Many of the other essays in The Givenness of Things strike a similar tone and follow a similar line of argument. Robinson laments some ugly aspects of American public life, like the prevalence of gun violence or the popular reduction of human motives to economic self-interest. In response, she unearths old figures from Christian history and shows how their faith led them to fight against the kind of ills we still suffer from today. Robinson’s implication, sometimes stated and sometimes not, is that if mainline Christians would allow their religious doctrines to inform their political commitments, then their prophetic voice would sound again and their numbers would swell, to the benefit of both their churches and the nation as a whole.
Robinson’s story is appealing, especially for those who are neither contemptuous of religion nor members of the religious right. But the strength of a political movement depends in no small part on the depth of its members’ convictions, and belief as strong as Robinson’s (let alone the abolitionists’) is rare in the mainline today. For all her knowledge of American Protestant history, she has left out the crucial chapter: her own. Mainline leaders of Robinson’s generation worked tirelessly to convince their congregations to accept and even welcome strangers, the rapidly increasing proportion of Americans who did not look like them or believe what they believed. The trouble is, they didn’t do so by engaging more deeply with their history and doctrines, but by deliberately casting history and doctrine aside.
Before the 1960s, the overwhelming majority of American political and education institutions had Protestant histories, leaderships, memberships and missions. Along with senators and judges, Harvard still turned out ministers and theologians, as it had since the 1600s. Politicians and business leaders, like John Foster Dulles and Harvey Firestone Jr., were also regular members of inter-mainline counsels, which made confident pronouncements on everything from race relations in the United States to America’s role on the world stage. In the minds of clergy and laymen alike, their churches and nation held common interests and ideals, which were complementary if not one and the same. There was a glaring problem with this arrangement, of course. It excluded Catholics, Jews, blacks and atheists from nearly every position of influence in American life. As FDR put it to one of his cabinet members, a second-generation Irish immigrant named Leo Crowley: “Leo, you know this is a Protestant country, and the Catholics and Jews are here on sufferance.”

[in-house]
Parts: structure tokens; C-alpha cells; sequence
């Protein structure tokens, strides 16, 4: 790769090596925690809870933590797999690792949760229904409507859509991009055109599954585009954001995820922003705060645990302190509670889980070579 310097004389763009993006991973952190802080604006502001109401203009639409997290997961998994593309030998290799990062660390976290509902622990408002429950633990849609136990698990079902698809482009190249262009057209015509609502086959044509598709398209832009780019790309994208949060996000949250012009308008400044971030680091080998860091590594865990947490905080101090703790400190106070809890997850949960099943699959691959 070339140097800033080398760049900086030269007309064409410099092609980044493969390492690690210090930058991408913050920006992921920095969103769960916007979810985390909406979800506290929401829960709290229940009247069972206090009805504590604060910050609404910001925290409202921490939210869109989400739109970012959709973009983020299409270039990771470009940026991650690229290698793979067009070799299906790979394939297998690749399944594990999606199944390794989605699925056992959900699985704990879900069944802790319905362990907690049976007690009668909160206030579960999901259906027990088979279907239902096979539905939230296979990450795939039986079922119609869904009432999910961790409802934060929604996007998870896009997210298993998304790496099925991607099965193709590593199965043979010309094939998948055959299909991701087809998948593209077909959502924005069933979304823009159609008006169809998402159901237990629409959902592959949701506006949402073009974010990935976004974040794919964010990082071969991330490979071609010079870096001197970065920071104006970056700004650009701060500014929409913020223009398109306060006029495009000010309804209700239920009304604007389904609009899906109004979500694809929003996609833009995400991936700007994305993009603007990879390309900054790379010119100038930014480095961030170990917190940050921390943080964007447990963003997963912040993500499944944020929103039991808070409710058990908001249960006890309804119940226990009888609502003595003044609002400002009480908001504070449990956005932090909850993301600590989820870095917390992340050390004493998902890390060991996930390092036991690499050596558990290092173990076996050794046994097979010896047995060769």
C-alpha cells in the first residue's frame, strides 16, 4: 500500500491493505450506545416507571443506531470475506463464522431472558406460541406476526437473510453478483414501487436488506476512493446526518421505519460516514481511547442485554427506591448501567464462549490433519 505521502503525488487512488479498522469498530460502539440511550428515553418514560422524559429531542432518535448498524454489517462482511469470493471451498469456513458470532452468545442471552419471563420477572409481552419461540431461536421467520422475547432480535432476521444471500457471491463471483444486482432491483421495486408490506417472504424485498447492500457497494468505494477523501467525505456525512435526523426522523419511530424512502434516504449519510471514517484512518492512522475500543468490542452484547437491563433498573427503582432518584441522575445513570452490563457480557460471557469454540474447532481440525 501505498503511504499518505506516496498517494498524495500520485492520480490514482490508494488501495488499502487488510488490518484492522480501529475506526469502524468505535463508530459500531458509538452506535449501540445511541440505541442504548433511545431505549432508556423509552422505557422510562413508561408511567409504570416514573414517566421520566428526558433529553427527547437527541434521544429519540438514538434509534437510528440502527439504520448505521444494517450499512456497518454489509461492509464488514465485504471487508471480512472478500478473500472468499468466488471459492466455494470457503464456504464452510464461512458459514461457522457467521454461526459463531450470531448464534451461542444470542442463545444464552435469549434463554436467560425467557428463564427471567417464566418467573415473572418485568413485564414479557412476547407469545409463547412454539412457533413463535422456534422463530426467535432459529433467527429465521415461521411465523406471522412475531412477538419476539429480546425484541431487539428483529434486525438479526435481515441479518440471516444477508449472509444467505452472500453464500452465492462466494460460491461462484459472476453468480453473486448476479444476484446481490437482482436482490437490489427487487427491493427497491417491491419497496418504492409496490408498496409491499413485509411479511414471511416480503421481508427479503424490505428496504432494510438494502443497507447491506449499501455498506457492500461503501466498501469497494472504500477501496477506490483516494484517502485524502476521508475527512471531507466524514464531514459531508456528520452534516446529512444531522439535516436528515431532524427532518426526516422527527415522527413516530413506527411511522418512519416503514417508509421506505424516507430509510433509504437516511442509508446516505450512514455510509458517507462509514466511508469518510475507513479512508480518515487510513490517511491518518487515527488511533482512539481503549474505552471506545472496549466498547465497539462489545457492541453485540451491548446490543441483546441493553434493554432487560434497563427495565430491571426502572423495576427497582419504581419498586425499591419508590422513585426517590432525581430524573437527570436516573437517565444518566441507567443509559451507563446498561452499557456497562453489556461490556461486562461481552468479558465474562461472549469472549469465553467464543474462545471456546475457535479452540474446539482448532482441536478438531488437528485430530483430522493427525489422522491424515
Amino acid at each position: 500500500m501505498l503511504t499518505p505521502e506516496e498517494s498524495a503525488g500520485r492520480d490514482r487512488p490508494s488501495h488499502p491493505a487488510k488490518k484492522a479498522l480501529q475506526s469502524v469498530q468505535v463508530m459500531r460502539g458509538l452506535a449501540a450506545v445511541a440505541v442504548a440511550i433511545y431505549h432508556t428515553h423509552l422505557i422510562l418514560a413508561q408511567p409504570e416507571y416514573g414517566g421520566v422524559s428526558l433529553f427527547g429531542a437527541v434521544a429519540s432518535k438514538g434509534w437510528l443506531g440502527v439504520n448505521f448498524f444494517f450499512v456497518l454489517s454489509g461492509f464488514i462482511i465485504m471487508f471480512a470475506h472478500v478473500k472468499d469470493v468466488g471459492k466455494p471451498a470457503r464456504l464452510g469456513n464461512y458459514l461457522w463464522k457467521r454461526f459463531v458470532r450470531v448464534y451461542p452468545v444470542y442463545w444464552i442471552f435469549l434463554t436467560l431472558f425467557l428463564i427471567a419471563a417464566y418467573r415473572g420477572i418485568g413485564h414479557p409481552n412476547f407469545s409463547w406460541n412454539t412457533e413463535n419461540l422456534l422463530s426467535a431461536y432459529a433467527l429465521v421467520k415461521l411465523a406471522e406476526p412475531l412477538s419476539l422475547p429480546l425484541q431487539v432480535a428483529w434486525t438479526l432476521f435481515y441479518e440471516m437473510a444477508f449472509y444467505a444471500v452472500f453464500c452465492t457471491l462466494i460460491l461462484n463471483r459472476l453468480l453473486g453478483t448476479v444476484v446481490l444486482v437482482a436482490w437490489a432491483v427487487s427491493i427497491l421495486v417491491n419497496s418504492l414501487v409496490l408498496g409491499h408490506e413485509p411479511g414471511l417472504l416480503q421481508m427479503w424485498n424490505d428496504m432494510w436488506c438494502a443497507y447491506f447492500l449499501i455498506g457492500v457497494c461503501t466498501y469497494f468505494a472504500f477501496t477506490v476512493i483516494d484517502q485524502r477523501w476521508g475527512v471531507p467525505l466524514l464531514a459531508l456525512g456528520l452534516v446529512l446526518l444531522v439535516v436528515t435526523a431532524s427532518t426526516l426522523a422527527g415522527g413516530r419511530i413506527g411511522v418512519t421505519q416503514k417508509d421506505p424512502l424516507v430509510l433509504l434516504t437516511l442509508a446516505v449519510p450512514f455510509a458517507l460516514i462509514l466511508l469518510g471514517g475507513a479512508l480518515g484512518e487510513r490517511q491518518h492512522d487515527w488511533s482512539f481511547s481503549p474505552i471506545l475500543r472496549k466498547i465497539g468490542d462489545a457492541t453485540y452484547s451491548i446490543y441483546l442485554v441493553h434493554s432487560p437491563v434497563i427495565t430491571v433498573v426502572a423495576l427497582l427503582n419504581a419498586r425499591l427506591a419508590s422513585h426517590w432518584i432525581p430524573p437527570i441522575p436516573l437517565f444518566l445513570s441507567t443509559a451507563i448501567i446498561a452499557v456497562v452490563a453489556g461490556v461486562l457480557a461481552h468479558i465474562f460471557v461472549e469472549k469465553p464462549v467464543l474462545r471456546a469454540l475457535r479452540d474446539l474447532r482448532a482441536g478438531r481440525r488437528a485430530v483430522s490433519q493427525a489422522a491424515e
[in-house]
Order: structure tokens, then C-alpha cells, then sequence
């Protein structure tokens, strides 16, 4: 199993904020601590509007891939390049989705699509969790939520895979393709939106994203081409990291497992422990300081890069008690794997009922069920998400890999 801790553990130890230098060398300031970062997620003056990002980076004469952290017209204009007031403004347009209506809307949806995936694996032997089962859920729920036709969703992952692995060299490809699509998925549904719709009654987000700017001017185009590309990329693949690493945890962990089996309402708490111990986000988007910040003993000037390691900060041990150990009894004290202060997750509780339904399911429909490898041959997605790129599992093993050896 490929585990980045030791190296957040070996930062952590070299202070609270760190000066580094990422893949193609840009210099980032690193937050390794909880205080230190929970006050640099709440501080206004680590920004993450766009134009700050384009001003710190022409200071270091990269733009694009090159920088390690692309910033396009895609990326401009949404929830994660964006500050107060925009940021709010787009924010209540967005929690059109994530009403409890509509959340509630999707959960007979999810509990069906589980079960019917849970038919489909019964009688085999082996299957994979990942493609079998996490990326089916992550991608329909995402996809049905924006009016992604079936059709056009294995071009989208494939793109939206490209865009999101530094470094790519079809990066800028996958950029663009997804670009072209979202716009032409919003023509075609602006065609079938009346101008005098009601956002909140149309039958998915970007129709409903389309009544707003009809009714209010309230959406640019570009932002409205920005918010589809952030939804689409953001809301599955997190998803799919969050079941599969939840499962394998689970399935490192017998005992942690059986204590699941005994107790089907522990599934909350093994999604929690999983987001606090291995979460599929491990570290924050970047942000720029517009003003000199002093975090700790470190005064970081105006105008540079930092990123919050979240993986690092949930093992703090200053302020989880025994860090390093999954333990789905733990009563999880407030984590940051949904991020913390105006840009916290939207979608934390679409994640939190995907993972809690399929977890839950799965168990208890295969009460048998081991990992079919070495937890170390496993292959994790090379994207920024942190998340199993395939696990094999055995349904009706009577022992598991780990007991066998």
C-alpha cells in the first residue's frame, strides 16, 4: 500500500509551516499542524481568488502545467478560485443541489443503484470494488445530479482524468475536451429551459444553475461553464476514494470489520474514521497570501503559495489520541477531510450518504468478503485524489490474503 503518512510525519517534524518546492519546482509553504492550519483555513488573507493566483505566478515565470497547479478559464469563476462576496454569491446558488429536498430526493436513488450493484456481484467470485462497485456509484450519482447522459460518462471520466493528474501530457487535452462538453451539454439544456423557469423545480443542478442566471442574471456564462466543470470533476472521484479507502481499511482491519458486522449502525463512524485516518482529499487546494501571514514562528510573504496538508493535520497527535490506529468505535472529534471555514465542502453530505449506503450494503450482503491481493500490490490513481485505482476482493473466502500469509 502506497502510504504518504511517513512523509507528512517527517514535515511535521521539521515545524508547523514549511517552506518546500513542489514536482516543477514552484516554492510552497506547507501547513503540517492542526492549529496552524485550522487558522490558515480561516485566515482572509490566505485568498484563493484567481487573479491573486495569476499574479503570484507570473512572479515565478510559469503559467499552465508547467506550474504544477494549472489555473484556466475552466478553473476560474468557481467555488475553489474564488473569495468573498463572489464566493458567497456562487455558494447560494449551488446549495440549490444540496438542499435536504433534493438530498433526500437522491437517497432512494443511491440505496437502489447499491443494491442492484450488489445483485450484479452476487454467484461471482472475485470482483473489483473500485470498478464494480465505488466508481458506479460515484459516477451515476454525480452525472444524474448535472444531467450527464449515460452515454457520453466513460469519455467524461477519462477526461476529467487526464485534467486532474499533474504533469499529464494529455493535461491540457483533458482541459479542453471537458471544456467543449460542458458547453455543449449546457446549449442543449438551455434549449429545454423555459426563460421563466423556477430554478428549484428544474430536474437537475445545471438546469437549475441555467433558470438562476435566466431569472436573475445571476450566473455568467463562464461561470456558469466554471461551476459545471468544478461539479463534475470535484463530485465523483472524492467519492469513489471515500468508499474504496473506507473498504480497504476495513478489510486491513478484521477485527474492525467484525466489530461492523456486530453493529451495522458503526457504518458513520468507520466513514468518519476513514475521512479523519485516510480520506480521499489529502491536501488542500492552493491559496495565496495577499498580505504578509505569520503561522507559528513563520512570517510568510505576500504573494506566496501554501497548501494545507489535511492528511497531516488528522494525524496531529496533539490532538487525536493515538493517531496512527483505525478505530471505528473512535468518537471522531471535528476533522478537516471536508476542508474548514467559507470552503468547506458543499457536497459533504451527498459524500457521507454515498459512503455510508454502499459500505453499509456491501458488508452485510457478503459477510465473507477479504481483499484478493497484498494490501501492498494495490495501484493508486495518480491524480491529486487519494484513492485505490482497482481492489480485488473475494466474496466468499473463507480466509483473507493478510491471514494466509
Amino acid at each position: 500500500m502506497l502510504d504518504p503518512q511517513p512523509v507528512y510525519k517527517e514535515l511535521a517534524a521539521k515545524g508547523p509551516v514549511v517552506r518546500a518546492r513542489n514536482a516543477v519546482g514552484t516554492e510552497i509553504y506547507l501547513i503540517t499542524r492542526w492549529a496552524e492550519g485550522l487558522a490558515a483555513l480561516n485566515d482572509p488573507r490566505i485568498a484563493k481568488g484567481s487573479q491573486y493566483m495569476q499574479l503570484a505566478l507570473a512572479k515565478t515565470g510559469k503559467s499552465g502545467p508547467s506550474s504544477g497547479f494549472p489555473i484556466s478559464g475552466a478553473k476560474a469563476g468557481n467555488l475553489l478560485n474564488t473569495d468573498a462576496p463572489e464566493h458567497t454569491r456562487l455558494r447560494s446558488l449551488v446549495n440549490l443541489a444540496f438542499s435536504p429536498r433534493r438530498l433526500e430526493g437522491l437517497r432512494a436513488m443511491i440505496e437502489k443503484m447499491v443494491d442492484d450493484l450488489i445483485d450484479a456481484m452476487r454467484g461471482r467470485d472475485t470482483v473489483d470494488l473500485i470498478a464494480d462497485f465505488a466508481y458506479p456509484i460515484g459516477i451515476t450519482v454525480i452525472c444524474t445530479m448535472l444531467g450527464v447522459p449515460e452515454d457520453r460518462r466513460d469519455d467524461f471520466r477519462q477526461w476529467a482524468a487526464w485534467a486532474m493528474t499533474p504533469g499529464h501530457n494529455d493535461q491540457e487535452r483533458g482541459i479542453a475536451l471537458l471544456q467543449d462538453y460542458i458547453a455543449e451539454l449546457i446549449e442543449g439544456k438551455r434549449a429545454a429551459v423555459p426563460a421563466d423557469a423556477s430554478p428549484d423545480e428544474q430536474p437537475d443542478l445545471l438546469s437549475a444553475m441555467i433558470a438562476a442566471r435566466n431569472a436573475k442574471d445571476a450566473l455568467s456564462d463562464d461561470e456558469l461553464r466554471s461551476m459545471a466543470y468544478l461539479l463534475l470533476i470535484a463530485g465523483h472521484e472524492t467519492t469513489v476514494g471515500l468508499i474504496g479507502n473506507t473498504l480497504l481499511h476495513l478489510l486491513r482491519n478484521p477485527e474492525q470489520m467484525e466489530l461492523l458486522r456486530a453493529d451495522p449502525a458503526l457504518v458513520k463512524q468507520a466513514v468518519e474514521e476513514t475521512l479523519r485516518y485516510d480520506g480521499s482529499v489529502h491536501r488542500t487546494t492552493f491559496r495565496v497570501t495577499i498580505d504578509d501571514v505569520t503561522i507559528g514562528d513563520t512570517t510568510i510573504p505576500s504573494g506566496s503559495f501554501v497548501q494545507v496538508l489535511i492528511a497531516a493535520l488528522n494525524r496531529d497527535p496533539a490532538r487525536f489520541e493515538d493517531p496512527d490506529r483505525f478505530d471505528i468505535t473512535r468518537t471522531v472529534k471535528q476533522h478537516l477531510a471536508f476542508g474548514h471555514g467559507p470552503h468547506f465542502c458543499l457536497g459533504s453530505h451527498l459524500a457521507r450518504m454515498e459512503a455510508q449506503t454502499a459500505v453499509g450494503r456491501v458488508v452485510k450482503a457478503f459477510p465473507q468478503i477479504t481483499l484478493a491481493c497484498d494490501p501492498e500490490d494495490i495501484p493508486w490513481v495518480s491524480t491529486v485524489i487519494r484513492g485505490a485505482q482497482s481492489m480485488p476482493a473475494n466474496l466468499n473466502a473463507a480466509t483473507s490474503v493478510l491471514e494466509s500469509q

Waves of postwar immigration made an already inequitable situation untenable, and mainline leaders were in a position to do something about it. Hard as it may be to imagine today, some of the country’s foremost public intellectuals from the Thirties to the Sixties were mainline theologians. Paul Tillich and Harvey Cox appeared on the cover of Time magazine, advised politicians and sold books by the millions. They focused on the church’s social obligations, which they emphasized at the expense of the exclusivity and particularity of traditional doctrinal claims. In one famous formulation, Tillich argued that Christianity was just one of many ways to touch “the ground of being.” Symbols, religious and otherwise, all inadequately represented their ineffable subjects, but they also pointed beyond themselves to this ground of being, which Tillich called God. If Tillich was right, then mainline Protestants had no reason to distrust people of other faiths. Perhaps their beliefs were not so different after all. Harvey Cox went one step further. In his hugely popular book, The Secular City, he declared that “rather than clinging stubbornly to antiquated appellations … perhaps like Moses, we must simply take up the work of liberating the captives, confident that we will be granted a new name by events of the future.”